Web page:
Farmers, livestock producers can seek assistance
With the winter storms that blanketed across the country in recent weeks causing power outages and frozen water lines, the U.S. Department of Agriculture announced it is offering assistance to Kansas farmers and livestock producers to help in recovery efforts.
According to the USDA, ag producers can contact their local service centers for program information.
“These recent winter storms have taken their toll on farmers and ranchers in Kansas,” said acting state executive director for USDA’s Farm Service Agency in Kansas Charles Pettijohn. “We stand with our producers who have worked tirelessly in these severe conditions to keep livestock fed and to protect crops from Mother Nature’s wrath. "We know these storms have left damage in their wake, and I’m glad that USDA offers a strong portfolio of disaster assistance programs available to help.”
To apply for eligible programs for disaster assistance, the USDA encourages farmers and ranchers to contact the FSA county office at the local USDA Service Center such as for the Livestock Indemnity Program for producers who lost livestock due to death.
The Emergency Assistance for Livestock, Honeybees and Farm-Raised Fish Program provides eligible producers with compensation for feed and grazing losses and producers will need to file a notice of the losses within 30 days and honeybee losses within 15 days.
The Tree Assistance Program is for eligible orchardists and nursery tree growers who may be eligible for cost-share assistance to replant or rehabilitate eligible trees, bushes or vines lost.
The Noninsured Crop Disaster Assistance Program covers the crop but not the plants or trees in all cases.
A program application must be filed within 90 days for the Tree Assistance Program.
“Crop insurance and other USDA risk management options are there to help producers manage risk because we never know what nature has in store for the future,” said Collin Olsen, the director of RMA’s Regional Office covering Kansas. “The Approved Insurance Providers, loss adjusters and agents are experienced and well trained in handling these types of events.”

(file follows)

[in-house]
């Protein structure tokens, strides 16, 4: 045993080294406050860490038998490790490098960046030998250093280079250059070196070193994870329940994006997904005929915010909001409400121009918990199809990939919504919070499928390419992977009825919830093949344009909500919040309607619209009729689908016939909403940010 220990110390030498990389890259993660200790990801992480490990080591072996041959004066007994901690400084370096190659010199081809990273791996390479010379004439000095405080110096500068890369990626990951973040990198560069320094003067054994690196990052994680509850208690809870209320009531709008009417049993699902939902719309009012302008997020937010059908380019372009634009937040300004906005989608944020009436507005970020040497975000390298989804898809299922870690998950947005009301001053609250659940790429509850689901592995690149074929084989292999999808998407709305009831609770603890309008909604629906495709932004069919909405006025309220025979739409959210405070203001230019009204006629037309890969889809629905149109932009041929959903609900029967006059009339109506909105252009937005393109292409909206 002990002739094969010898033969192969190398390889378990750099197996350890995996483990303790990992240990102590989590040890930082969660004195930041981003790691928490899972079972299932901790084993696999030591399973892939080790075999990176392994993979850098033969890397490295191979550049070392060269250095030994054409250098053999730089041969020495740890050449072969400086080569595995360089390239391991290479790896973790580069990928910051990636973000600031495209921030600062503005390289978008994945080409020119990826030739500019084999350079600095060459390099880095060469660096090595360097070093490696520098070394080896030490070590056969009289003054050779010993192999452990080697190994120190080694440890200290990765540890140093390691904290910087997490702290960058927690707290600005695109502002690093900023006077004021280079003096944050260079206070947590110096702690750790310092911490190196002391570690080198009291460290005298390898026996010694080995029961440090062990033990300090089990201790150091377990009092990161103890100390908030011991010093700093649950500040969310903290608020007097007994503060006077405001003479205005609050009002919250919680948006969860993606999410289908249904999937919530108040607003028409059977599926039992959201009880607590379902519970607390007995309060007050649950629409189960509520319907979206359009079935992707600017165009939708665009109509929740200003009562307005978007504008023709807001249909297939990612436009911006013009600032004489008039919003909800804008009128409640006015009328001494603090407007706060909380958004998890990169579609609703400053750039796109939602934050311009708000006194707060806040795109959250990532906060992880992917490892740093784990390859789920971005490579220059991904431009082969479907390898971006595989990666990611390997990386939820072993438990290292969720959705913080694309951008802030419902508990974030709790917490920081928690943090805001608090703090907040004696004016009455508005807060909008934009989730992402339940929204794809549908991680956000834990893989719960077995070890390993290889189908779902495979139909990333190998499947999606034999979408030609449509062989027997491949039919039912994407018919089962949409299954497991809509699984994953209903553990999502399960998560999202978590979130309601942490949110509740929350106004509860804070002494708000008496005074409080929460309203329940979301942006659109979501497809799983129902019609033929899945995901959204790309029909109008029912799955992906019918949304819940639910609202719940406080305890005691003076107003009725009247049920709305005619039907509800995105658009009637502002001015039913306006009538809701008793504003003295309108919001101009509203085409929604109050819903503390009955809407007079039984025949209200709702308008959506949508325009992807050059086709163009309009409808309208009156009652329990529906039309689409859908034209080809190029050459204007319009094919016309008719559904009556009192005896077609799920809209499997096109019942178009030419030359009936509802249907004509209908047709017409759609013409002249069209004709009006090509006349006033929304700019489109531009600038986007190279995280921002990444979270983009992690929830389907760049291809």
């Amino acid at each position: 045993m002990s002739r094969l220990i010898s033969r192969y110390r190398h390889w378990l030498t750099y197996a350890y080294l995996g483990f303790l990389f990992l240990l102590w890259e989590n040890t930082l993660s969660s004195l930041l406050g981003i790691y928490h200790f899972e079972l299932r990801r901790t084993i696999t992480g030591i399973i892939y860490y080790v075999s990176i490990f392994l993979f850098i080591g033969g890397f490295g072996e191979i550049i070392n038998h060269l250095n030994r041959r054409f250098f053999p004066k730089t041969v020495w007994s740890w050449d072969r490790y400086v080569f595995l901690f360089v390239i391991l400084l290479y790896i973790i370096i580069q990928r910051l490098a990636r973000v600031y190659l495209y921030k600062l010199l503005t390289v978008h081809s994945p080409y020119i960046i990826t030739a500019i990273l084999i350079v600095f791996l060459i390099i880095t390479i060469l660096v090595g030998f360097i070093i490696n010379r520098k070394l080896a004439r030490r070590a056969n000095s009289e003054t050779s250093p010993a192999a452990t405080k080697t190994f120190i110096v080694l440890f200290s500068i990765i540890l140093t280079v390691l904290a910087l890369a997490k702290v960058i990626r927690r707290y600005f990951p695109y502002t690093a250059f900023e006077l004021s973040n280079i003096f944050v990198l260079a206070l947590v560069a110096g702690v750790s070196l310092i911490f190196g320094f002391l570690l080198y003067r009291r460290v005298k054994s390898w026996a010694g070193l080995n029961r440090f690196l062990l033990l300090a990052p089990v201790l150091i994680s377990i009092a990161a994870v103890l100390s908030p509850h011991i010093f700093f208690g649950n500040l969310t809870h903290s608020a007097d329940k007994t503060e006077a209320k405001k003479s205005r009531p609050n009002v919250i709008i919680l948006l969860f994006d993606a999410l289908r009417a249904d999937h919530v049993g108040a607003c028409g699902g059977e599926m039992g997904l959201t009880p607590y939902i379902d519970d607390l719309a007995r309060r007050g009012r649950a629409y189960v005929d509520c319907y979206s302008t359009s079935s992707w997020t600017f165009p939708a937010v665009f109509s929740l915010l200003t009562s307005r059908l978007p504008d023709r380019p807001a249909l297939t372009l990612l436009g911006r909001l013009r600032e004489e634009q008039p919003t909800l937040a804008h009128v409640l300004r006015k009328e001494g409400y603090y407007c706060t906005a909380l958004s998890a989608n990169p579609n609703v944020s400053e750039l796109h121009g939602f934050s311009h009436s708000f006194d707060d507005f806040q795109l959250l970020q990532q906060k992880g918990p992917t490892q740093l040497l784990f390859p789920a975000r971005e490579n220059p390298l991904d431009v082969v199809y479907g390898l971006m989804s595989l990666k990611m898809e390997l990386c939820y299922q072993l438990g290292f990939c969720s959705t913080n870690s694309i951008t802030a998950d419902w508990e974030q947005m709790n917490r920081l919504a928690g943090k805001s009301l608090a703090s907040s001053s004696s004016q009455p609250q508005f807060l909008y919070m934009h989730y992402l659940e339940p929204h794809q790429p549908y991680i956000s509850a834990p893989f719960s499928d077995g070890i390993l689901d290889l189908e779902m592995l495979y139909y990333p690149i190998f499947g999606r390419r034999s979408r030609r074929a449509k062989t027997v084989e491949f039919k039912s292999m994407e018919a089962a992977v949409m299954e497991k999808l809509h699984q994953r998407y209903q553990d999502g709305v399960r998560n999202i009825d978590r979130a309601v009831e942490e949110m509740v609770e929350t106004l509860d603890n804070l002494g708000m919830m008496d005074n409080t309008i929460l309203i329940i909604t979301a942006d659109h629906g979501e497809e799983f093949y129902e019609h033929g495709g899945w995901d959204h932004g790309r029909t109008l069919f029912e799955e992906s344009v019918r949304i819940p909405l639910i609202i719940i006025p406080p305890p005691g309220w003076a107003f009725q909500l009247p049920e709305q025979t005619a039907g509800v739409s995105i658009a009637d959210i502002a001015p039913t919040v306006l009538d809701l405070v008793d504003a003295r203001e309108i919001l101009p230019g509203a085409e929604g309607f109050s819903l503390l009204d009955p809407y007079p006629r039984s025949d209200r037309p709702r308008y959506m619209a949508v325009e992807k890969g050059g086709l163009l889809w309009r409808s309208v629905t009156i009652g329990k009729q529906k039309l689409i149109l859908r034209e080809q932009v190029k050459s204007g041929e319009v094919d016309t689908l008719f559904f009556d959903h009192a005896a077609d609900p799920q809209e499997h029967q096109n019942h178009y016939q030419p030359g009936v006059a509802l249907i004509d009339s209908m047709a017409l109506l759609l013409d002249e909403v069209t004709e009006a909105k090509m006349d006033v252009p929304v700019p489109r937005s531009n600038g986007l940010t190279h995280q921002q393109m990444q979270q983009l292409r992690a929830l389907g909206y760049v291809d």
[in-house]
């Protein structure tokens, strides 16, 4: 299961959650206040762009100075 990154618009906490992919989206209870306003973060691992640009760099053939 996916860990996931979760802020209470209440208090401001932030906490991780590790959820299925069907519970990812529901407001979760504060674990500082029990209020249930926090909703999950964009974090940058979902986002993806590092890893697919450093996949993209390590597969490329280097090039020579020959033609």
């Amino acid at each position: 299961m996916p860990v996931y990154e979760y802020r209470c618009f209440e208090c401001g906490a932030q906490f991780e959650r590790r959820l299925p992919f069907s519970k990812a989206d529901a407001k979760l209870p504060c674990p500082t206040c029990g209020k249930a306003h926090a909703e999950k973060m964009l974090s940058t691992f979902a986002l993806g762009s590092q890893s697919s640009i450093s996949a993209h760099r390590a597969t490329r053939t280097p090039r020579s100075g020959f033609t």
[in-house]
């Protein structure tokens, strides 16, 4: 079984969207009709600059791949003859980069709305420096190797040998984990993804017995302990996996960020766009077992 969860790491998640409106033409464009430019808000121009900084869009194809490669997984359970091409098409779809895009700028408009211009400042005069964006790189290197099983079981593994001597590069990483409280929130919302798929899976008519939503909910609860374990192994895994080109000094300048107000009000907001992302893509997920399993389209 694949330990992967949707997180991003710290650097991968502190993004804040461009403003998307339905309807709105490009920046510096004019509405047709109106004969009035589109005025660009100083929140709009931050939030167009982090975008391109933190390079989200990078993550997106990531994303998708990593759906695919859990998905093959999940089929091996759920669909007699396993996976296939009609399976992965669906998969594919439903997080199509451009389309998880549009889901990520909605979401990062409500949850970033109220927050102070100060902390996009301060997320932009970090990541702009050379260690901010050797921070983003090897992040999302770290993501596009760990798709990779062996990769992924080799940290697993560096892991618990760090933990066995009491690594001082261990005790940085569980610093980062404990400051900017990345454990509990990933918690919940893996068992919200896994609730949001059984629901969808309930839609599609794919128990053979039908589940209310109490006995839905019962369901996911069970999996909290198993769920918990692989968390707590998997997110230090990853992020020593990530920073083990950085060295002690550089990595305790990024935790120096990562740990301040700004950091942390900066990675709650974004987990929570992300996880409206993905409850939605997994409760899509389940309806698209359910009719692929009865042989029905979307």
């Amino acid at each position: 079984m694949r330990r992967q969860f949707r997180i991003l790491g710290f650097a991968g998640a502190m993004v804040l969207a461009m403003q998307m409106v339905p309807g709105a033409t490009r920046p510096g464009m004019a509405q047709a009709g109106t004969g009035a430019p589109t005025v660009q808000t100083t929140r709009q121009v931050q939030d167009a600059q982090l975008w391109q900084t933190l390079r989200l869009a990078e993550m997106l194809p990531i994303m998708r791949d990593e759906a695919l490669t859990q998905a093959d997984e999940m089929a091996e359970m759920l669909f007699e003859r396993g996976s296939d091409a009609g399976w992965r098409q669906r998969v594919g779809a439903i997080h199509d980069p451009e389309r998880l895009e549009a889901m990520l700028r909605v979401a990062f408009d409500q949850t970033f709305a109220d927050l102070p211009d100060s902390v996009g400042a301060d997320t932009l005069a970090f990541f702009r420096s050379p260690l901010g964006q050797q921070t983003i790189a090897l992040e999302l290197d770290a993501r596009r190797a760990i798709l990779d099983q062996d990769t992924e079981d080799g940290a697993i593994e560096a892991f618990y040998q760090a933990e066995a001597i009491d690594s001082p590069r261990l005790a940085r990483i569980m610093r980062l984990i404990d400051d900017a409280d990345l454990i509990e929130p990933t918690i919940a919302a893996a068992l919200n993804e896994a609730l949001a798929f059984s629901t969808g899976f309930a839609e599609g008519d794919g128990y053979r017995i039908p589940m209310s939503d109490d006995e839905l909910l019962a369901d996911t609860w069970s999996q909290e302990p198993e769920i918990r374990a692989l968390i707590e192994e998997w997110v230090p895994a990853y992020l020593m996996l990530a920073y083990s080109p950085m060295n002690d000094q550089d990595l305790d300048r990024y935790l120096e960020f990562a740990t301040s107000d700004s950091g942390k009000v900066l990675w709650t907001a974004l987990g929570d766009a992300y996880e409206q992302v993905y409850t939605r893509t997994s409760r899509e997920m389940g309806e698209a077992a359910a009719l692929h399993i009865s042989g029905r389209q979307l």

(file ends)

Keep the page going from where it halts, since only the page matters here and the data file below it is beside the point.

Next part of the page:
There are also a variety of loans offered through the FSA such as operating and emergency loans, to producers unable to secure commercial financing.
If a county is designated a disaster, producers in those counties may be eligible for low-interest emergency loans to assist producers in replacing essential property, purchase inputs like livestock, equipment, feed and seed, and cover family living expenses or refinance farm-related debts.
For those with risk protection through Federal Crop Insurance or FSA’s NAP, report crop damage to your crop insurance agent or FSA office. Producers should report crop damage to their agent within 72 hours of damage discovery and follow up in writing within 15 days if they have crop insurance.
A Notice of Loss (CCC-576) must be filed within 15 days of the loss becoming apparent, except for hand-harvested crops, which should be reported within 72 hours for NAP-covered crops.
Other recovery programs available can be sought through the USDA’s Natural Resources Conservation Service and the Environmental Quality Incentives Program.
To contact the writer email firstname.lastname@example.org